In 1758 Diderot's friend the Marquis de Croismare became interested in the cause célèbre of a nun who was appealing to be allowed to leave a Paris convent. Less than a year later, in an affectionate attempt to trick his friend, Diderot created this masterpiece - a fictitious set of desperate and pleading letters to the Marquis from a teenage girl forced into the nunnery because she is illegitimate. In these letters, the impressionable and innocent Suzanne Simonin describes the cruelty and abuse she has suffered in an institution poisoned by vicious gossip, intrigues, persecutions and deviance. Considered too subversive during Diderot's lifetime, The Nun first appeared in print in 1796 following the Revolution. Part gripping novel, part licentious portrayal of sexual fervour and part damning attack on oppressive religious institutions, it remains one of the most utterly original works of the many eighteenth-century.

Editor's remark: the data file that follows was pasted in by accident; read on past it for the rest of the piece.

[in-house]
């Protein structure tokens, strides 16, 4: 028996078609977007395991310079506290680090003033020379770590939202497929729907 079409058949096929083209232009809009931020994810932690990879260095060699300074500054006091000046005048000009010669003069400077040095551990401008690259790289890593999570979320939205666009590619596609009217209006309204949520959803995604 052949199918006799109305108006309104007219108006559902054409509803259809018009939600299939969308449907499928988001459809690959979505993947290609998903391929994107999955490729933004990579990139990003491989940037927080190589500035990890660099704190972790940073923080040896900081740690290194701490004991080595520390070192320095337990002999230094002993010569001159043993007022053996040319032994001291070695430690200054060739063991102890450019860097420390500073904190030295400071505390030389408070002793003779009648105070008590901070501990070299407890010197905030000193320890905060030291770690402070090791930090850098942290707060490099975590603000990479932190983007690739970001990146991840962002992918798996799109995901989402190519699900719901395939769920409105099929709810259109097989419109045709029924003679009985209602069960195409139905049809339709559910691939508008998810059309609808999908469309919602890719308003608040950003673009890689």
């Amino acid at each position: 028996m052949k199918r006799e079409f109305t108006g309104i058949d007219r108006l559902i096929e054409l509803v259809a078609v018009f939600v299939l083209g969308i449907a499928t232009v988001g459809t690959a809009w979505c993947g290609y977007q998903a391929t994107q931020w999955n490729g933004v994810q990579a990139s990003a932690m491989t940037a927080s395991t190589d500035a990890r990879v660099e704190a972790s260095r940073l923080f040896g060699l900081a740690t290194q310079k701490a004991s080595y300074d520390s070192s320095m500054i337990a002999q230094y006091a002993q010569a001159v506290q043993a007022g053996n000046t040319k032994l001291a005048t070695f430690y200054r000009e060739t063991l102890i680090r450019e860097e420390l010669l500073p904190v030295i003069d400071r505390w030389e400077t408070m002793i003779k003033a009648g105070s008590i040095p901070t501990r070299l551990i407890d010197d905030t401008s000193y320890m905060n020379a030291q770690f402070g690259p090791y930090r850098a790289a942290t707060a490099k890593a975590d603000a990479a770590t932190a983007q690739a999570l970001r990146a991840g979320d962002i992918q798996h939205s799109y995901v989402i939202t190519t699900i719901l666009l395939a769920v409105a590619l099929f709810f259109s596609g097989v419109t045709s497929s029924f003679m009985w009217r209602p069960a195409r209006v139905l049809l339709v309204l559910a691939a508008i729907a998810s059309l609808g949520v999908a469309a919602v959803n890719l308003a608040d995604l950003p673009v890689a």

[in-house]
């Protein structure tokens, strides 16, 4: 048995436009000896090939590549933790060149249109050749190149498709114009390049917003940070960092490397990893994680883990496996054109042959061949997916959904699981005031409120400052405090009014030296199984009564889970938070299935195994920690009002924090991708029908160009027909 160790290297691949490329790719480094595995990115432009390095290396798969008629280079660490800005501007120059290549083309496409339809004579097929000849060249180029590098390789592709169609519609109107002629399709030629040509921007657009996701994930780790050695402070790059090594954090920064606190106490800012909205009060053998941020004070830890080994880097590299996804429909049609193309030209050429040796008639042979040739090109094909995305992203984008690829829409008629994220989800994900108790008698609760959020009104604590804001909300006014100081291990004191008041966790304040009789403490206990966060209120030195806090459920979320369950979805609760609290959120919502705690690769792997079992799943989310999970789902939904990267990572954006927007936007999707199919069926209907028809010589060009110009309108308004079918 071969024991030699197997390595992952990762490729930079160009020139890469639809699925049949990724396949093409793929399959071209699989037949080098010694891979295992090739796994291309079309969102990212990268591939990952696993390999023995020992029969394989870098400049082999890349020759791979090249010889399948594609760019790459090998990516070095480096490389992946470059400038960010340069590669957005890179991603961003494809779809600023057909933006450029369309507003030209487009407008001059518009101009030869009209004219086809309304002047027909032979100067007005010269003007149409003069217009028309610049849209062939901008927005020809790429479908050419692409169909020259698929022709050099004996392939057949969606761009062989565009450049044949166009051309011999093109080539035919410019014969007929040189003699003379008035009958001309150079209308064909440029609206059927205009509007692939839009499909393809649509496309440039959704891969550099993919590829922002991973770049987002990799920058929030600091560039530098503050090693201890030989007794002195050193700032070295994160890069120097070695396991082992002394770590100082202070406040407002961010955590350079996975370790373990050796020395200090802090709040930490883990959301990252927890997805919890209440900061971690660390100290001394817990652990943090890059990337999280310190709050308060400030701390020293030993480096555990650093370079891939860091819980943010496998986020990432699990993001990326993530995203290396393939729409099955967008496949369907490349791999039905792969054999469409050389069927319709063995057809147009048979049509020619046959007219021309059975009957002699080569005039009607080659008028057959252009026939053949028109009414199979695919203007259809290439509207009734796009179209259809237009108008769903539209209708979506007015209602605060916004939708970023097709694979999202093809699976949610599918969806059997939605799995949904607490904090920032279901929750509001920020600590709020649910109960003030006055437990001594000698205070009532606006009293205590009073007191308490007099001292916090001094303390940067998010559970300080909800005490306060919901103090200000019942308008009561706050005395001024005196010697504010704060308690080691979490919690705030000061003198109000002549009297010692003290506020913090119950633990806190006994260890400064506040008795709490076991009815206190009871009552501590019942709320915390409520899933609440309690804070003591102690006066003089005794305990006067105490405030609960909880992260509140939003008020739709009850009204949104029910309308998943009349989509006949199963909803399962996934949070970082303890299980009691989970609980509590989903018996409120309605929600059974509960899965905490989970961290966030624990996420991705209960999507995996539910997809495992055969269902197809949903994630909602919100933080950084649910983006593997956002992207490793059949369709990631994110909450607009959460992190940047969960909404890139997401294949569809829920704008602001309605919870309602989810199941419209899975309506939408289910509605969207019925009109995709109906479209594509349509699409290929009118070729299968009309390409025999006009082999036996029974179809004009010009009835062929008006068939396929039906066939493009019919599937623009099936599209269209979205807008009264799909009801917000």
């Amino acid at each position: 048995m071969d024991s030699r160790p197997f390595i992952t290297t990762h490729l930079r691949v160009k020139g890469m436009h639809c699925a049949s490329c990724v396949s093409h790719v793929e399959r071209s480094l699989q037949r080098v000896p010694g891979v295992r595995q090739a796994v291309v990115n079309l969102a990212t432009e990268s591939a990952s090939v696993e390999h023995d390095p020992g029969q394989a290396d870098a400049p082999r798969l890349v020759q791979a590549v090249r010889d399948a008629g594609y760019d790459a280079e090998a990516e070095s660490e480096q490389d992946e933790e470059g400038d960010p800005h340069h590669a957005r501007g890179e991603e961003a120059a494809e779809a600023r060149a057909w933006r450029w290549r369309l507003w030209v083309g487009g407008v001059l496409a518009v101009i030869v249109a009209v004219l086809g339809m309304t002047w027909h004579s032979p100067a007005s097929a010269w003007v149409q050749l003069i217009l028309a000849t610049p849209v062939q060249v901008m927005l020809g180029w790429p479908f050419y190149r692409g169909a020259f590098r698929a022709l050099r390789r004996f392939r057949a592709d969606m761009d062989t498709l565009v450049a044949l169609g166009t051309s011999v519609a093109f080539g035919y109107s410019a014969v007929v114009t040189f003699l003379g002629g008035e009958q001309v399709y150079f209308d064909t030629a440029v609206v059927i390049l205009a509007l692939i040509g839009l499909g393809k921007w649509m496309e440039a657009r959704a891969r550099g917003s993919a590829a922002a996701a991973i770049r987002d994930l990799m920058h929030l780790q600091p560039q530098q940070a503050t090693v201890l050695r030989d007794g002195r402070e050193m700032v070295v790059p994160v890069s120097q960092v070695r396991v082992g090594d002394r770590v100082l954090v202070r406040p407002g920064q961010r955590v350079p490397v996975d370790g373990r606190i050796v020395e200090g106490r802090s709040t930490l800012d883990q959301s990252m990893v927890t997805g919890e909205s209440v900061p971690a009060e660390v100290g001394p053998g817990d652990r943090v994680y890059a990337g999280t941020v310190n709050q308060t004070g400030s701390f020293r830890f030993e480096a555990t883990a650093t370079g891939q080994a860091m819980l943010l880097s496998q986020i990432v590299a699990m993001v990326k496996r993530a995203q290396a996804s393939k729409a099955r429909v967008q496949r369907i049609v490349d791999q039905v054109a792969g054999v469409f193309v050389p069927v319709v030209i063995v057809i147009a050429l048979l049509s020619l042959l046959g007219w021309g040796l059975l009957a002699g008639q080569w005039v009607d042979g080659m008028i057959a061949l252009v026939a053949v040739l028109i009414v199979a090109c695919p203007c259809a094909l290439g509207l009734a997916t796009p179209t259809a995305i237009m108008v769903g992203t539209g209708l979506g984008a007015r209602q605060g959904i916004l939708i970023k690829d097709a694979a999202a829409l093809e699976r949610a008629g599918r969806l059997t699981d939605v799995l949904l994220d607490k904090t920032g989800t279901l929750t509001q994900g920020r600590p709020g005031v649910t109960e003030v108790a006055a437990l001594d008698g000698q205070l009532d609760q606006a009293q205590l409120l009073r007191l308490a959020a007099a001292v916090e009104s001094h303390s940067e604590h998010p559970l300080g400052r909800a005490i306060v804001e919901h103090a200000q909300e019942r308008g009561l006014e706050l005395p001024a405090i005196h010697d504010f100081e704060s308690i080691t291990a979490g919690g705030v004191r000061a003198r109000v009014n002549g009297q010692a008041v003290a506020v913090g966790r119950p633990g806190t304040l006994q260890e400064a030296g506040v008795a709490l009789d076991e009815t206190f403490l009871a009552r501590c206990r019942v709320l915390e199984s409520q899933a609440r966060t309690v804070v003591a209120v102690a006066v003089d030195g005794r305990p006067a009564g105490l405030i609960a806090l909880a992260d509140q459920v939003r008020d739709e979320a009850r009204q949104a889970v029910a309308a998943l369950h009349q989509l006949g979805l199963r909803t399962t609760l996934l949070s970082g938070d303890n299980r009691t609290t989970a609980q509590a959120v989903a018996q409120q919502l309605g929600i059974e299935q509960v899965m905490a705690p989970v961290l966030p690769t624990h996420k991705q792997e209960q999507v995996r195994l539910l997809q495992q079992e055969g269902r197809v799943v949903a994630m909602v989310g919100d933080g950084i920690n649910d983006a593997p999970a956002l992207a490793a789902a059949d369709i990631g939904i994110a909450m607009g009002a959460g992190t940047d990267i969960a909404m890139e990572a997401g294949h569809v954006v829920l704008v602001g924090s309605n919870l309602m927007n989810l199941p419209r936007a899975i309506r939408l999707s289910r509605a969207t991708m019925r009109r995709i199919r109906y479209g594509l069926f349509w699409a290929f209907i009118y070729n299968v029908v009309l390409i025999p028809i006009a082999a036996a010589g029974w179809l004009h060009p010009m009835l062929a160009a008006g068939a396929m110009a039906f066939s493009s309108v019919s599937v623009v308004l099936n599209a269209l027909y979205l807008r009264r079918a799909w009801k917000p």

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LibraryThing ReviewUser Review - AlCracka - LibraryThing
Ah...it's pretty good? It doesn't get into the hot girl-on-girl action 'til like halfway through the book, and then it's super not hot. If you're looking for hot 18th-century girl on girl action, you ... Read full review
LibraryThing ReviewUser Review - Miss-Owl - LibraryThing
Reading this book is like watching a train wreck in slow motion. Don't get me wrong - it's not entirely excruciating: in fact, the emotive vividness of the translation was singularly impressive - but ... Read full review